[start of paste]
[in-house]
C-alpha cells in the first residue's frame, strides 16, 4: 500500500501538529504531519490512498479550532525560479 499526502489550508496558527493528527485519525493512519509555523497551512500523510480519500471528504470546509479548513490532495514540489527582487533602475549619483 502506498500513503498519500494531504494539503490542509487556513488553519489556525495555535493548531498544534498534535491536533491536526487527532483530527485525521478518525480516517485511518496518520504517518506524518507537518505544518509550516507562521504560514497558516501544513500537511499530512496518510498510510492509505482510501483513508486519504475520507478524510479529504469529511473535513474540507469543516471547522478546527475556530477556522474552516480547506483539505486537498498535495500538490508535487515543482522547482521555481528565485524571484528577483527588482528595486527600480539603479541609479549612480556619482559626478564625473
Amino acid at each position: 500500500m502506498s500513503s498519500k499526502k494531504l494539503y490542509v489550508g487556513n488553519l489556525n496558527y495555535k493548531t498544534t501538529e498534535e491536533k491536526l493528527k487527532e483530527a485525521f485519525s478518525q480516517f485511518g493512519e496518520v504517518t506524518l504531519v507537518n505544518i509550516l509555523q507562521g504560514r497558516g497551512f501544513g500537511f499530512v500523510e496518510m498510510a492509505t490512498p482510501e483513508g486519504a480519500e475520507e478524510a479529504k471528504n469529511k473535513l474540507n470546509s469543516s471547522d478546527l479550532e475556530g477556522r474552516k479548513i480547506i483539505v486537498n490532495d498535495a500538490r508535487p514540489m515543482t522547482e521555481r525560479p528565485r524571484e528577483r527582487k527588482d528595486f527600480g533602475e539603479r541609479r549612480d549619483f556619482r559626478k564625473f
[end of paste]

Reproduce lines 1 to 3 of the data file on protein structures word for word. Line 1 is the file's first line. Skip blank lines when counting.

[in-house]
C-alpha cells in the first residue's frame, strides 16, 4: 500500500501538529504531519490512498479550532525560479 499526502489550508496558527493528527485519525493512519509555523497551512500523510480519500471528504470546509479548513490532495514540489527582487533602475549619483 502506498500513503498519500494531504494539503490542509487556513488553519489556525495555535493548531498544534498534535491536533491536526487527532483530527485525521478518525480516517485511518496518520504517518506524518507537518505544518509550516507562521504560514497558516501544513500537511499530512496518510498510510492509505482510501483513508486519504475520507478524510479529504469529511473535513474540507469543516471547522478546527475556530477556522474552516480547506483539505486537498498535495500538490508535487515543482522547482521555481528565485524571484528577483527588482528595486527600480539603479541609479549612480556619482559626478564625473
Amino acid at each position: 500500500m502506498s500513503s498519500k499526502k494531504l494539503y490542509v489550508g487556513n488553519l489556525n496558527y495555535k493548531t498544534t501538529e498534535e491536533k491536526l493528527k487527532e483530527a485525521f485519525s478518525q480516517f485511518g493512519e496518520v504517518t506524518l504531519v507537518n505544518i509550516l509555523q507562521g504560514r497558516g497551512f501544513g500537511f499530512v500523510e496518510m498510510a492509505t490512498p482510501e483513508g486519504a480519500e475520507e478524510a479529504k471528504n469529511k473535513l474540507n470546509s469543516s471547522d478546527l479550532e475556530g477556522r474552516k479548513i480547506i483539505v486537498n490532495d498535495a500538490r508535487p514540489m515543482t522547482e521555481r525560479p528565485r524571484e528577483r527582487k527588482d528595486f527600480g533602475e539603479r541609479r549612480d549619483f556619482r559626478k564625473f